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Monday, May 23, 2016

Connecting

It's All in the Details

The details are not the details. They make the design.”
Charles Eames

You may remember the woman whose personal effects I seem to have inherited. I've written about her clothing and her boxes of fabrics several times in the last month. I've found her name, finally, written into an enormous faux fur coat, no doubt, by someone at a dry cleaning establishment. Her name was Ruth, and she died last November at the age of 96. One of the boxes contained scraps, and some larger pieces of corduroy—a fabric that I love. Sometimes, I don't know what I'm making until I begin, so I cut several large blocks of canvas, and began to glue corduroy onto it. When I finished one block, I tried to imagine how I might both strengthen it and bring it to life. I found a stitch on my sewing machine that I liked and, behold, it came together better than I had imagined.

Decades ago, I saw an article in a magazine about a woman in New England who made beautiful rugs by weaving corduroy on a loom. She would go to thrift stores and buy men's corduroy pants, cut them into long strips and use them in place of threads. I was so entranced by that idea that I have remembered it since the 1970's. I don't have a loom, but I do have a sewing machine, so this is the first block in my version of a corduroy rug. Thank you, Ruth.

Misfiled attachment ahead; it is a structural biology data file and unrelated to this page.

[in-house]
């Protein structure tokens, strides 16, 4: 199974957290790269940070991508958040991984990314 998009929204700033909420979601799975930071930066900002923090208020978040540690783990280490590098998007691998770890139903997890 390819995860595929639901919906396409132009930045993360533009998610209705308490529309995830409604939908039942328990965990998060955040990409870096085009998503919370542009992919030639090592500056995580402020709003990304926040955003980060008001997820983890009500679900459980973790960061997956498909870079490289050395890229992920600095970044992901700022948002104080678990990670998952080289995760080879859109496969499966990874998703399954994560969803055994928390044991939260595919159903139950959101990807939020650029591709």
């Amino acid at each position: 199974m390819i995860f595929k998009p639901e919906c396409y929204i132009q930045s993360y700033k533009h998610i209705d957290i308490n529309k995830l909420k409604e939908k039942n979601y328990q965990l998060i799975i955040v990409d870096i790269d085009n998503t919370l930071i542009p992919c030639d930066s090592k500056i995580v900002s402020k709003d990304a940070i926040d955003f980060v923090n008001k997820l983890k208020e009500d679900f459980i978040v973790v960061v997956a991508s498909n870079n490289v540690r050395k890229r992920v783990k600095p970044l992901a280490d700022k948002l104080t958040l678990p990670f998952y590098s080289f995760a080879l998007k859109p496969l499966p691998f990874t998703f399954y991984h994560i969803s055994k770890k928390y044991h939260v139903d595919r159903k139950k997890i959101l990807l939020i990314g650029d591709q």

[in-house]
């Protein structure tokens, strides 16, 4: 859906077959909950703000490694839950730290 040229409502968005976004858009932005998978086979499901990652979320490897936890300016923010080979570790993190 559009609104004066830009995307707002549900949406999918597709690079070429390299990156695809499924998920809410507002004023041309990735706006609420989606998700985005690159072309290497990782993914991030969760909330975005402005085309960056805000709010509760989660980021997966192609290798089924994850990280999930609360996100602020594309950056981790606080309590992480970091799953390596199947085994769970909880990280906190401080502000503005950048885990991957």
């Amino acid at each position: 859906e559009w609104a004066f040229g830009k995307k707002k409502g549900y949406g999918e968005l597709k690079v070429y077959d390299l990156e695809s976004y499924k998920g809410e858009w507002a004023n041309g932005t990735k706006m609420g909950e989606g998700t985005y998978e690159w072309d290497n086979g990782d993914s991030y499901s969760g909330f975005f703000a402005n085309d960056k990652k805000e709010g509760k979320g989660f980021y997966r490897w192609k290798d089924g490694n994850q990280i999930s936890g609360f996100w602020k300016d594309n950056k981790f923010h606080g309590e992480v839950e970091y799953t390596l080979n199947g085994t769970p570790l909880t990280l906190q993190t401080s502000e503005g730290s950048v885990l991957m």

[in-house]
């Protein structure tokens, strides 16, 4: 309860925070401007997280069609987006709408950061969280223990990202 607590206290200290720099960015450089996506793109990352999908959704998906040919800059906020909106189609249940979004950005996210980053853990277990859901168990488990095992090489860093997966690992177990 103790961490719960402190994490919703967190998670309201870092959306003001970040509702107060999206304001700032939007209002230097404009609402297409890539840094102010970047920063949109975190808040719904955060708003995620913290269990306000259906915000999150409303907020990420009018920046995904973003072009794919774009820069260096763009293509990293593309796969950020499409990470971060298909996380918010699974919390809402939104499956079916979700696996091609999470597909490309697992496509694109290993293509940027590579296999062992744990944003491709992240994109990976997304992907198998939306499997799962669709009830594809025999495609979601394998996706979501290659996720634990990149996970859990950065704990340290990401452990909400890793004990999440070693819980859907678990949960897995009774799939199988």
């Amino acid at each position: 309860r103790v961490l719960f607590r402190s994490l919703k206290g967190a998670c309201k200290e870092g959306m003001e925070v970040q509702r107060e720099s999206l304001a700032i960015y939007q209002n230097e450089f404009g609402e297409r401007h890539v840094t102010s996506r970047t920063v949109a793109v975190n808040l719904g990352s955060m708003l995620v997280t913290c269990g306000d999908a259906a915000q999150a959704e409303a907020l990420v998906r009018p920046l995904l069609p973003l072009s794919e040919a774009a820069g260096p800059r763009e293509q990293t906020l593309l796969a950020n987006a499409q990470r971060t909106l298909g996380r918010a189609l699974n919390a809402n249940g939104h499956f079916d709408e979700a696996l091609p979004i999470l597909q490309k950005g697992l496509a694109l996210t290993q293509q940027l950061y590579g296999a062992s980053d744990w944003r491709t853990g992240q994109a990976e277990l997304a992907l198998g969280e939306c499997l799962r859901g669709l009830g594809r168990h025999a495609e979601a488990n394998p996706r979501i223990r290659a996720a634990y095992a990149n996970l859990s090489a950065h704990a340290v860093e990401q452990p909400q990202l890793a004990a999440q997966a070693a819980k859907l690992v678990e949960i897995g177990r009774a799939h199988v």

Charles Eames, a famous American designer, contemporary of Frank Lloyd Wright, was born around the same time as Ruth, and died in 1978. He said this about design: “Eventually, everything connects—people, ideas, objects. The quality of the connections is the key to quality...” His words are true on many levels. All things are connected. We humans are inclined to skim the surface, especially in this age of internet marketing. In doing so, we lose the depth of meaning that understanding the connections brings—the soul of things, the pulsing of life within them.

Next time you buy something—anything—notice the details. Think of all the hands that made it; that took the raw materials and created what you now hold in your hands. Take time to realize that a long chain of human beings handled every aspect of it, from its inception to you. You'll find yourself connected to people you don't even know. Understanding brings appreciation and the realization that everything is one in this dance of life.

                                                         In the Spirit,

                                                             Jane

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